Analysis of Letters From Jews Deported From the Netherlands

(January 1943)


From the very beginning of the deportations, the Jewish Council tried to collect as much information as possible on the fate of the deportees. Some officials of the Council were tasked to analyze letters sent by deportees. The following is such an analysis, written in January 1943. It shows how ignorant people in the Netherlands were concerning the final fate of the deportees.


Amsterdam, 22 January 1943

To the Chairmen of the
Jewish Council of Amsterdam
Mw. Keizersgracht 58,
AMSTERDAM C.

Honorable Sirs,

We have the honor to present to you in the following our impressions from 308 letters, including 178 from Monowitz, and 135 from Birkenau, which we received at the beginning of this week from the Central Office for Jewish Emigration in Amsterdam.

The general impression from these letters was not unfavorable. The form of the letters was almost identical; usually they mentioned eating, sleeping, working, and some information concerning clothing and family affairs. Several [people] were writing a second time, and some of them wrote more than one letter. Envelopes and paper were identical, and thus must have been given to the writers. The date of these letters was the same as the one we mentioned in our report of 18/12/42, i.e., the third and fourth week of November. The writers of the letters have been leaving [the country] in difficult transports, although most of them were sent from the labor camps to Germany on October 2.

The oldest one who wrote a letter was, according to what we could check, 63, while generally almost all the others were less than 50. Most of them were of the lower classes, which explains why most of them did not write the letters themselves and only signed them, although even here on the one hand some wrote the whole letter themselves while [on the other hand] some did not even sign [their letter].

The letters reveal that they had got permission to write, and that this permission was given first of all to the Dutch; apparently, except for the Dutch, also people of other nationalities are staying in these camps.

The letters mention almost never the continued coherence of the family cell. No communications were received either from children or women with children, nor from the elderly. Many are asking in their letters about the fate of their wives or children who have left together with them. On the other hand, there are some cases in which a father and a son, or two brothers, or two sisters are staying together.

To this we have to add the following. Some letters were received from Dutch men who—as they wrote themselves—were arrested in France, and of people who arrived there by way of [the prison in] Scheveningen or Dachau or Buchenwalde [sic!]. One lady who received a letter informed us that she had not received before this any message from her husband for a year and a half, ever since he was brought to Germany.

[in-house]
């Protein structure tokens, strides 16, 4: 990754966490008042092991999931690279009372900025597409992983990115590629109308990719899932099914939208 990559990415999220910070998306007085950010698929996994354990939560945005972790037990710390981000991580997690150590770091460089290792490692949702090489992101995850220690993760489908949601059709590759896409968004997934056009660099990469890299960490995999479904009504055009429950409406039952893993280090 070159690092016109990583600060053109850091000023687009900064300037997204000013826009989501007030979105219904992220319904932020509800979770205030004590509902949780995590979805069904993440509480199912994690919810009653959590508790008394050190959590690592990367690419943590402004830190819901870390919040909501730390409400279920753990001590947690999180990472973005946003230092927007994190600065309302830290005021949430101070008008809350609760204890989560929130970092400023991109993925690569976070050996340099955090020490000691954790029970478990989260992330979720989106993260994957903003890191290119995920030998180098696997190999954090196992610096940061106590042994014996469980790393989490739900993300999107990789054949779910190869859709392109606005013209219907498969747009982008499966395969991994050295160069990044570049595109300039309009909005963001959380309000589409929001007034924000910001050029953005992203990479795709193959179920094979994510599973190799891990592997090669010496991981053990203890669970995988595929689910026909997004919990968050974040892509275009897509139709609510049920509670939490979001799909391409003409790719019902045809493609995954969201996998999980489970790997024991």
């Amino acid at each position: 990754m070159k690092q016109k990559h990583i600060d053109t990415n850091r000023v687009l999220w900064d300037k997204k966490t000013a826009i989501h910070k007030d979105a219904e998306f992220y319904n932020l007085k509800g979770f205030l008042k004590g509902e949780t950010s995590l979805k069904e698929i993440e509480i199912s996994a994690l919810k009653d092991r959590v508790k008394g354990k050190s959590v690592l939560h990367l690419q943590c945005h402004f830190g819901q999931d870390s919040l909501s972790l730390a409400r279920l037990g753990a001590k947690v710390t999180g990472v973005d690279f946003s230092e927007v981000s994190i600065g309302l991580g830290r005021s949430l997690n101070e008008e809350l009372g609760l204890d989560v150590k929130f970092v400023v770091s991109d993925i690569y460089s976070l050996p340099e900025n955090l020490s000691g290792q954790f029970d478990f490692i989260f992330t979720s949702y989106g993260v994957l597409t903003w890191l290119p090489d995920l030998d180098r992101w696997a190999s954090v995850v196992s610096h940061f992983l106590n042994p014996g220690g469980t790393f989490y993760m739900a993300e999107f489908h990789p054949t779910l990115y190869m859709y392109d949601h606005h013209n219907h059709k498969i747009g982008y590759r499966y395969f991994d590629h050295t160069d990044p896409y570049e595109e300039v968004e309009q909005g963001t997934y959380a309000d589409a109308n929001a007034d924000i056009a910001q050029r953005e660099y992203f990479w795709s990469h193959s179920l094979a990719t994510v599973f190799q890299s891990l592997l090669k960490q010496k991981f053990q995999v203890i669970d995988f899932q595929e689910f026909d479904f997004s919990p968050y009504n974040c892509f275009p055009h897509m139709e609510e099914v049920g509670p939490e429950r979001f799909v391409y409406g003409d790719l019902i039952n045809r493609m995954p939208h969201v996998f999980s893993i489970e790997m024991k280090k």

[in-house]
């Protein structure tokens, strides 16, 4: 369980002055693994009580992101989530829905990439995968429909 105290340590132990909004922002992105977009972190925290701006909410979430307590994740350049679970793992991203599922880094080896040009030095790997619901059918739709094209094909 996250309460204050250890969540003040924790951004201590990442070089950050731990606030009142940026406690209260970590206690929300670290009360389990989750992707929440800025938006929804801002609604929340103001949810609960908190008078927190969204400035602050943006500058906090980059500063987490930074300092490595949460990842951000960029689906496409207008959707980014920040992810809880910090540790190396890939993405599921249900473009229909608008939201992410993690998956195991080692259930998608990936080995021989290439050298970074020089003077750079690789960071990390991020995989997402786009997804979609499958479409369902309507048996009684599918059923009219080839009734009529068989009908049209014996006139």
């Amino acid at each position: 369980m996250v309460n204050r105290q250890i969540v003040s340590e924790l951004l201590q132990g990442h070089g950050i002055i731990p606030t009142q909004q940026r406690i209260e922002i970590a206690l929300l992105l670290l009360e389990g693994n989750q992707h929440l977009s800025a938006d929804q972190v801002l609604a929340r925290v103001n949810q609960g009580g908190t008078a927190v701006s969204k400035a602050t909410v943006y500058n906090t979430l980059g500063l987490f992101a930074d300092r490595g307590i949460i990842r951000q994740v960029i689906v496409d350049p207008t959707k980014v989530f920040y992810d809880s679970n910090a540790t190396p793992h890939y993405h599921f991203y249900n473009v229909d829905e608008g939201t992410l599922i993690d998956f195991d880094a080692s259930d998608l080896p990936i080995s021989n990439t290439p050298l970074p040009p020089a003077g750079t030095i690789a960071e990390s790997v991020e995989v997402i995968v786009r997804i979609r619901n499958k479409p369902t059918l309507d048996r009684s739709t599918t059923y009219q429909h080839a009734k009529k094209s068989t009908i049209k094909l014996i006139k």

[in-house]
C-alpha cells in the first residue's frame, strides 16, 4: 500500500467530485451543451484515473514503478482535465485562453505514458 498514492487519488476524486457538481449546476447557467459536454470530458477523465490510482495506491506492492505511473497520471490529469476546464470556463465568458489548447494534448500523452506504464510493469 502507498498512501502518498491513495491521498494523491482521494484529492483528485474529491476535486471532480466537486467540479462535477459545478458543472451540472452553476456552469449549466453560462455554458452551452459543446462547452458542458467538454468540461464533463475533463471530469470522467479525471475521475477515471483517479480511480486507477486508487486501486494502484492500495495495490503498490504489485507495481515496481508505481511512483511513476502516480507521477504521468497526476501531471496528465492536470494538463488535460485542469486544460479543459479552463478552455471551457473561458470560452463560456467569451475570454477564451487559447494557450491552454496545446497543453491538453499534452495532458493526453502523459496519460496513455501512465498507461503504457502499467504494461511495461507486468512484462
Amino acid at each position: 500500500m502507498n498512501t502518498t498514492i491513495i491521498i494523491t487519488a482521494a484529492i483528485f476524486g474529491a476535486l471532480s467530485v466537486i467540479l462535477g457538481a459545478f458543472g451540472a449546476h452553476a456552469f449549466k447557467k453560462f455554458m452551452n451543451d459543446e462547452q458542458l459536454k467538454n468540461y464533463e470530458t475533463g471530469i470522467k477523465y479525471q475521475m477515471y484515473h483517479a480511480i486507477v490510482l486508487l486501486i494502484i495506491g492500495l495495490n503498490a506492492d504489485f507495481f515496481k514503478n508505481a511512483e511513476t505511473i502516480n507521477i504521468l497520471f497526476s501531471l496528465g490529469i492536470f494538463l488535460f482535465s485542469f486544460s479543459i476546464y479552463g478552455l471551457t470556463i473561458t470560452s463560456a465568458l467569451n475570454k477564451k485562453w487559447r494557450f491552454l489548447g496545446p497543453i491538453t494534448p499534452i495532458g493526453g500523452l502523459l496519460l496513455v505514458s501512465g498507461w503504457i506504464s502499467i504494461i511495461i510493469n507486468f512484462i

From MONOWITZ only men were writing. Almost no new information was added to what we already know as compared to our latest report. People write about three beds put one upon the other, straw mattresses, as well as two blankets; that means good sleeping conditions. In conformity with this they make mention of central heating, warm and cold water, as well as bathing facilities. It seems as if between 150 and 170 people are put in each barracks.

Concerning food, the mentioning is equivocal: “sufficient” in all letters. However, it must be mentioned that on the other hand mention is made of “regards from Aunt Akhile,” as well as “blanes” and “rongev.” One, i.e., the oldest (63 years old) told that his weight is now just 61 kg. According to his family, his weight was in the past 81 kg., which means that he has lost 20 kg. One of the veteran inmates of the Westerbork camp write that he gets 3500 grams of bread per week. Bread, cheese, jam, sausage, butter or margarine are mentioned [as being served] for dinner, and warmed lunch is brought to the working place. On the day that they were allowed to write, the people got apparently an additional ration of bread and sausage.

Clothing and shoes are provided—apparently—by the camp administration. We have mentioned this already in our former report.

Concerning the labour, not much news can be reported. They write about laying cables, administrative work, repairing of typing machines, road construction, carpentry, installation of heating, a clearing commando, etc. Concerning working hours we were able to find out that they wake up early in the morning, go to work, and return not too late in the afternoon. The labour is defined as being hard but bearable. On Sundays they are showered and have a haircut.

The letters from BIRKENAU are usually much shorter than those from Monowitz. Most of them write that they arrived in good health and they have not yet begun working. Other people write that they are working there already for weeks or months, without saying much about the work itself. Concerning the food, the clothing as well as sleeping conditions, no new information was added.

We would like to draw your attention to the fact that the senders of two letters which were received from Birkenau and which had on them the date of the end of November have already died, according to a communication of the Security Police [to us] at the end of December.

Source: Archives of the Jewish Council, “Afd. Vitzending Buitenland,” ds. 25, Netherlands State Institute for War Documentation, Amsterdam.


Source: Yad Vashem